Friday, July 20, 2012

Empiric Measurement of Bias in Unblinded Trials

This lovely article was passed along to me by David Newman during a discussion of IST-3 – the recently infamous, massive randomized trial of thrombolysis for acute stroke.  There are two ways of thinking about IST-3, and how the results are viewed in the literature seems to depend how much funding you receive from Boehringer or Genentech.  The first way of thinking seems to be accept the results as published, pick apart the subgroups, do statistical contortions, and then either come out in the "pro" camp (Boehringer) or the "con" camp.


The second way of thinking, supported by this article, is "garbage-in, garbage-out".  The key issue for this approach is that IST-3 is an unblinded, open trial, which introduces bias - treating clinicians and patients who believe TPA is a "promising, yet unproven" treatment (from the uncertainty principle of the study) are perceived as more likely to contribute to favorable reported outcomes when receiving the experimental intervention.  This effect is probably even more pronounced given that much of the follow-up scoring for the Oxford Handicap Scale was performed by mail-in questionnaire, rather than standardized expert evaluation – which has rather poor kappa to begin with.


Page three of this article delves into the empiric analysis of the impact of blinding, and the relative likelihood of unblinded trials to report favorable outcomes.  Essentially, the relative chance of reporting both favorable and unfavorable outcomes are significantly affected.  In clinical terms, this leads to presentation of results in which the benefits are exaggerated and the harms are minimized.  In the context of IST-3, this essentially means the likelihood of any hidden positive effects vanishes, while the poor outcomes are underreported – and it's more "negative" than "neutral".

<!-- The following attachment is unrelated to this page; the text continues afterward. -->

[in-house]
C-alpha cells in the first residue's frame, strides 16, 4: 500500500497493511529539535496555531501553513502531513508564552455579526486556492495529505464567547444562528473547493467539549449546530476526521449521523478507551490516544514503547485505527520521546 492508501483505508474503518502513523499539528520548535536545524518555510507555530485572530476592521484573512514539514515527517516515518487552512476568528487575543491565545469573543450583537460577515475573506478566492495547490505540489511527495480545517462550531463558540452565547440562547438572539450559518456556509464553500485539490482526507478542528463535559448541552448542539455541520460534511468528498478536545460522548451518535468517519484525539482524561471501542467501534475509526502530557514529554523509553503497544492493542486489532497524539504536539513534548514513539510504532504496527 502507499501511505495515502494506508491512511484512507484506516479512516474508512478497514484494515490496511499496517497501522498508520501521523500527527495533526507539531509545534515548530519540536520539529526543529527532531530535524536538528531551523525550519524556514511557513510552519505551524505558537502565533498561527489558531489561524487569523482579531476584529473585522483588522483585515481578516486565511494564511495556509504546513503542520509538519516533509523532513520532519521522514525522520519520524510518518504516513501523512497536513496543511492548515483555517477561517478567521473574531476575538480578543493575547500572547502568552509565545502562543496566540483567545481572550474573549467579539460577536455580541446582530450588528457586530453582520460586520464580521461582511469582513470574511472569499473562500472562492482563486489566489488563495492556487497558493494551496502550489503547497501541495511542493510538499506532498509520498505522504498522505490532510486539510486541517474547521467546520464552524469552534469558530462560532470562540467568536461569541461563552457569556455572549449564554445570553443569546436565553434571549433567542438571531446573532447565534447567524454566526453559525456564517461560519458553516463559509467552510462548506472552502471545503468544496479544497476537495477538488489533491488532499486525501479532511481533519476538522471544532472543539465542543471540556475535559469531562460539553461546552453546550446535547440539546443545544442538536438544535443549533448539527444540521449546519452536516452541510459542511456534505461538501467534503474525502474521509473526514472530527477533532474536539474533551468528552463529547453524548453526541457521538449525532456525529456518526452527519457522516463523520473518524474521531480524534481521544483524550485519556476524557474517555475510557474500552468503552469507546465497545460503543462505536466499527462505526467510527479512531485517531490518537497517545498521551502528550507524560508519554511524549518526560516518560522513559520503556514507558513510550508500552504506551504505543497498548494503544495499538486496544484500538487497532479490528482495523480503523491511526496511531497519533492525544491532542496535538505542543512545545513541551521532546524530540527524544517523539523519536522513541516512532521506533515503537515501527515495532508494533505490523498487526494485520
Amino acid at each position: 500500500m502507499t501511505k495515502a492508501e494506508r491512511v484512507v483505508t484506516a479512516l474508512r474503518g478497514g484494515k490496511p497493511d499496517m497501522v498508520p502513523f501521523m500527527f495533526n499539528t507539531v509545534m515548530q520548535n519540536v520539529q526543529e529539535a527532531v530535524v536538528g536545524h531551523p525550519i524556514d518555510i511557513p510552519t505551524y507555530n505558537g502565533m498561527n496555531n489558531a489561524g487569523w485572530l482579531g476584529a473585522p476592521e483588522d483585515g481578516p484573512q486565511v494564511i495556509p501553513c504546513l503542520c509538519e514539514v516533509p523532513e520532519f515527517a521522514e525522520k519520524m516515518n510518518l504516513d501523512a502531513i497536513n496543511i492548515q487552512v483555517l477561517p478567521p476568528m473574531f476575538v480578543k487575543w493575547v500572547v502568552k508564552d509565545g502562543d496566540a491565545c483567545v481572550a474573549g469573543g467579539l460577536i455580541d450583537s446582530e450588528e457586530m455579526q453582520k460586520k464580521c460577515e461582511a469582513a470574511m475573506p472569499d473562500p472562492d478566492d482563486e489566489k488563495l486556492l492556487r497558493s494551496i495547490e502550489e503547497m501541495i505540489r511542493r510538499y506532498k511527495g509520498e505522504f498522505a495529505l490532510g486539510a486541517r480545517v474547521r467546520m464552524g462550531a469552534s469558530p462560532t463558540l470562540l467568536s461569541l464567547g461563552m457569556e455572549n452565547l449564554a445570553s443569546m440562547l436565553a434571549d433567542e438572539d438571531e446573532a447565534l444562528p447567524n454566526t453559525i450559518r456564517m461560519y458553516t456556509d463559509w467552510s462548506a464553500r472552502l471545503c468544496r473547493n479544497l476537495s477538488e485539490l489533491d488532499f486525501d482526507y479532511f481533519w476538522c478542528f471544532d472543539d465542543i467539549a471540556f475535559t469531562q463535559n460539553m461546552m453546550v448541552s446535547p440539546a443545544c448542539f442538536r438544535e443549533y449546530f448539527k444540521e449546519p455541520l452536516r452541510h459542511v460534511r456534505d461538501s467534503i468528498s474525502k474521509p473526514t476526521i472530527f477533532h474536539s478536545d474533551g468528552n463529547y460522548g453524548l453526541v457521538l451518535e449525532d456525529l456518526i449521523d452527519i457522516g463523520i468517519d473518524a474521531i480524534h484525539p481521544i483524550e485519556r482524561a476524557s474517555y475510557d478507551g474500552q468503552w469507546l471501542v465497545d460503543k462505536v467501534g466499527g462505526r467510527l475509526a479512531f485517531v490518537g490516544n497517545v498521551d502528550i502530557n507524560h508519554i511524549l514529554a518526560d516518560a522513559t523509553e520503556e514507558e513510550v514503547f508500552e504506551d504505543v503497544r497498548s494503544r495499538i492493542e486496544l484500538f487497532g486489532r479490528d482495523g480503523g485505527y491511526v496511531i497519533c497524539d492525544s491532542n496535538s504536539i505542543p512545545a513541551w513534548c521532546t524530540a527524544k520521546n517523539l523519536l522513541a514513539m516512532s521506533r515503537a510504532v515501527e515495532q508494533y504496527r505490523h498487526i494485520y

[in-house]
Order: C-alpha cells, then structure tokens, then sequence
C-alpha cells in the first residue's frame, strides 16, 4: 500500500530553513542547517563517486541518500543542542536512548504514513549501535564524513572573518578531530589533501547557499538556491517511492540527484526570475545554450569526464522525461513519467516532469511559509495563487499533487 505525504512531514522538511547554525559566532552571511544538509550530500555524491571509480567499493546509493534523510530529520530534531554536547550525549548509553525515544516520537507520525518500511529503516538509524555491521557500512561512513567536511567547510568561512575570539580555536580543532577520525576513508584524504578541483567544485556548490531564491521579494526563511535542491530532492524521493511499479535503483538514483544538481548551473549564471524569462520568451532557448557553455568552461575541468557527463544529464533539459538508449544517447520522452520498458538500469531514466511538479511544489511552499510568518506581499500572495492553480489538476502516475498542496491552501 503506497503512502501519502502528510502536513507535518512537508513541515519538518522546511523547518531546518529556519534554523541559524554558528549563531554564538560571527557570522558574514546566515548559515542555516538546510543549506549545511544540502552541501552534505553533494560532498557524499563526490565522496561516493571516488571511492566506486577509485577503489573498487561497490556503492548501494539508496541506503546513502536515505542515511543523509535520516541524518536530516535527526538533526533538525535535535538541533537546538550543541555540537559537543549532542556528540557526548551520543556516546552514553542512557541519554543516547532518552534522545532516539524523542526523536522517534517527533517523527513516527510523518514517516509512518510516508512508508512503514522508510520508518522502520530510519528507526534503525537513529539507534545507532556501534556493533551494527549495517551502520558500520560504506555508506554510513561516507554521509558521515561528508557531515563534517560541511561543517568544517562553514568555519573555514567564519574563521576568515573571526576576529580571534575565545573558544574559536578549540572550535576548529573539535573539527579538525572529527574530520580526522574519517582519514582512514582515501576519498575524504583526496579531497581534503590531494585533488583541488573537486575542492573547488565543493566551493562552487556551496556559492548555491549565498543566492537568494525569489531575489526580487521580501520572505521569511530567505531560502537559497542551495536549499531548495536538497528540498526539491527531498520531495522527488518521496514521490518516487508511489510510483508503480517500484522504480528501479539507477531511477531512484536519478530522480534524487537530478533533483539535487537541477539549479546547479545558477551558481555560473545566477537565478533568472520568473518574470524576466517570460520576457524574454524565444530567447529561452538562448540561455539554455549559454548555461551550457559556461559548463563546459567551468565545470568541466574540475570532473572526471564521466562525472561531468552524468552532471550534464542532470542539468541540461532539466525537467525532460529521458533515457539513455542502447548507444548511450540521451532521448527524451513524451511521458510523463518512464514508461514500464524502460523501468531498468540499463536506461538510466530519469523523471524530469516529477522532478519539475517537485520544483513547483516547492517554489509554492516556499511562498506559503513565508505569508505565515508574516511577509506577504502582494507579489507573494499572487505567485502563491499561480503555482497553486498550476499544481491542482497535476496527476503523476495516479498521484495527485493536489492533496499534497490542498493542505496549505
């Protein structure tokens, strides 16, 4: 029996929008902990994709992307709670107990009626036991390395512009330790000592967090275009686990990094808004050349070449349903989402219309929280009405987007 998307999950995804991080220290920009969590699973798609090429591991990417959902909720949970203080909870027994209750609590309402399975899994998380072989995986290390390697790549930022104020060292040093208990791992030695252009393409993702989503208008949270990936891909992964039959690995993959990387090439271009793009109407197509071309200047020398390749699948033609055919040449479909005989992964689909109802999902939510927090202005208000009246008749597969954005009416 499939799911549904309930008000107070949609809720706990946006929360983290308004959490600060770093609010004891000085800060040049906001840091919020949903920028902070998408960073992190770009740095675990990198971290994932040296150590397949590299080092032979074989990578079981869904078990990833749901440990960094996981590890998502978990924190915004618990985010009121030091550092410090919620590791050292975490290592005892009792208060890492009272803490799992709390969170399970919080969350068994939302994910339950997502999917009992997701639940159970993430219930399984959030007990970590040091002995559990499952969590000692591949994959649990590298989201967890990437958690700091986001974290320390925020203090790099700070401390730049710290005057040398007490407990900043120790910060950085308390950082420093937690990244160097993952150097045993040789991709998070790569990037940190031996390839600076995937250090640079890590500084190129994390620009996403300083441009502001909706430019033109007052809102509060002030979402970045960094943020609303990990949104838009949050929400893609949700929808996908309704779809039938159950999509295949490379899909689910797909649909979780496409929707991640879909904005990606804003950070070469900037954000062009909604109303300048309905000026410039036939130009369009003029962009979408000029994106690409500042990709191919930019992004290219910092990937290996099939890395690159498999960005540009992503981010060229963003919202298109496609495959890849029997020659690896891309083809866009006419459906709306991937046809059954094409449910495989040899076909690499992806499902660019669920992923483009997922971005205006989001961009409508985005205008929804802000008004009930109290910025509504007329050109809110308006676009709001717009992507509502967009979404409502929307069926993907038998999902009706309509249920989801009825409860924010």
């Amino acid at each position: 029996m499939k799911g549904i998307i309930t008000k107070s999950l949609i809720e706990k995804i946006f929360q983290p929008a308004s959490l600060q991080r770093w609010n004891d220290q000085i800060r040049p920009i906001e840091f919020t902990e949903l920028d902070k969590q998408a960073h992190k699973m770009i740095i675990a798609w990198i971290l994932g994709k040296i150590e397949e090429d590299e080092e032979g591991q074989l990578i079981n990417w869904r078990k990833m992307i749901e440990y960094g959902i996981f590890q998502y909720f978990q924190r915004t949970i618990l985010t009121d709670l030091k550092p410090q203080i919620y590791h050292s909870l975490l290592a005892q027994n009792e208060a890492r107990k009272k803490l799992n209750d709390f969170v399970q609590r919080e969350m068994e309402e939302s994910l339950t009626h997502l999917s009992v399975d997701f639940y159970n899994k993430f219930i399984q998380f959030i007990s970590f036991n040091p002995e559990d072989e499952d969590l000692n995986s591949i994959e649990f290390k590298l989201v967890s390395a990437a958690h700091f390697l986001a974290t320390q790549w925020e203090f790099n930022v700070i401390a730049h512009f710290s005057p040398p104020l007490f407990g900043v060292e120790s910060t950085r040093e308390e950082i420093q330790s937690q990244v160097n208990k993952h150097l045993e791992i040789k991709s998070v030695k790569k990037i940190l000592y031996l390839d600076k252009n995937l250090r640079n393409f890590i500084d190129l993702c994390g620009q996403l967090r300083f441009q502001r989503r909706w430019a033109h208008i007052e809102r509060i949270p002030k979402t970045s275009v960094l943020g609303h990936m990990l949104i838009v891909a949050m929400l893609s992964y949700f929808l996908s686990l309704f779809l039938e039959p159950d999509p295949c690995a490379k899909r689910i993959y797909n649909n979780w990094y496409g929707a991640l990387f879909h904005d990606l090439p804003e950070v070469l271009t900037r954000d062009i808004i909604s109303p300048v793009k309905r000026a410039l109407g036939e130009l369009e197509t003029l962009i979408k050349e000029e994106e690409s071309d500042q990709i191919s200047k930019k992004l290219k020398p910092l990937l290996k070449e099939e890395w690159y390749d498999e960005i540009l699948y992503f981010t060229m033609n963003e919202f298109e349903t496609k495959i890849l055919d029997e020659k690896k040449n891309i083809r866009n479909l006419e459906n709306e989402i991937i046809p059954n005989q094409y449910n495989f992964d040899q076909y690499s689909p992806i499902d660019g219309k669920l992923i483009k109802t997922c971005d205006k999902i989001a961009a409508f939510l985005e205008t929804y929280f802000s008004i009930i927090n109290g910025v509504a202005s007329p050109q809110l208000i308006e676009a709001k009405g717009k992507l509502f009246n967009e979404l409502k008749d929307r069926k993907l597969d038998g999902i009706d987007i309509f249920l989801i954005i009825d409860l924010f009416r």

The authors also note they are preparing a systematic review of trials with blind and non-blind outcome assessors, which would be particularly apt to IST-3, as well.


"Blinding in Randomized Clinical Trials: Imposed Impartiality"
http://www.ncbi.nlm.nih.gov/pubmed/21993424

Wednesday, July 18, 2012

Keeping Children Happy

When I started in medicine – hardly long ago – Child Life, if it existed at all in the Emergency Department, might have consisted of a few plastic toys and perhaps a Nintendo Entertainment System.  Now, the staple of every department is an iPad, filled with apps and distractions for children.

This is a short article from the Pediatric literature reviewing a few cases in which tablet computers proved useful, along with a review of several apps worth loading on for distraction during potentially troubling procedures.  Most of the apps reviewed are for iPad, but equivalent exist for Android devices and iPhone.



I've definitely gotten mileage out of the movie "Toy Story 3" on my iPhone – perfect for the 3 AM laceration repair when Child Life has gone home for the night.

"Using a Tablet Computer During Pediatric Procedures - 
A Case Series and Review of the 'Apps'"

Monday, July 16, 2012

Massive Overtesting for Febrile Seizures

Frightening, yet benign, febrile seizures are seen frequently in the Emergency Department.  The American Academy of Pediatrics recommends minimal evaluation for uncomplicated febrile seizures, and invasive testing only in complex cases or those with other indications for testing.

Despite this, the real-world experience documented by these authors at a community hospital in New York is slightly different.  Rather than minimal testing, 100% of patients - mostly aged greater than 12 months - received a CBC and Chem7.  94% received a blood culture, 94% received a urine culture, and 85% had a chest x-ray.  24% had CSF cultures and 21% had CT scans - mostly the complex febrile seizures.

The yield of all this testing - they diagnosed a few UTIs, and one blood culture grew out salmonella.  The authors appropriately feel this testing strategy is excessively wasteful - and confirms the AAP recommendations.

"Current Role of the Laboratory Investigation and Source of the Fever in the Diagnostic Approach"
http://www.ncbi.nlm.nih.gov/pubmed/22653461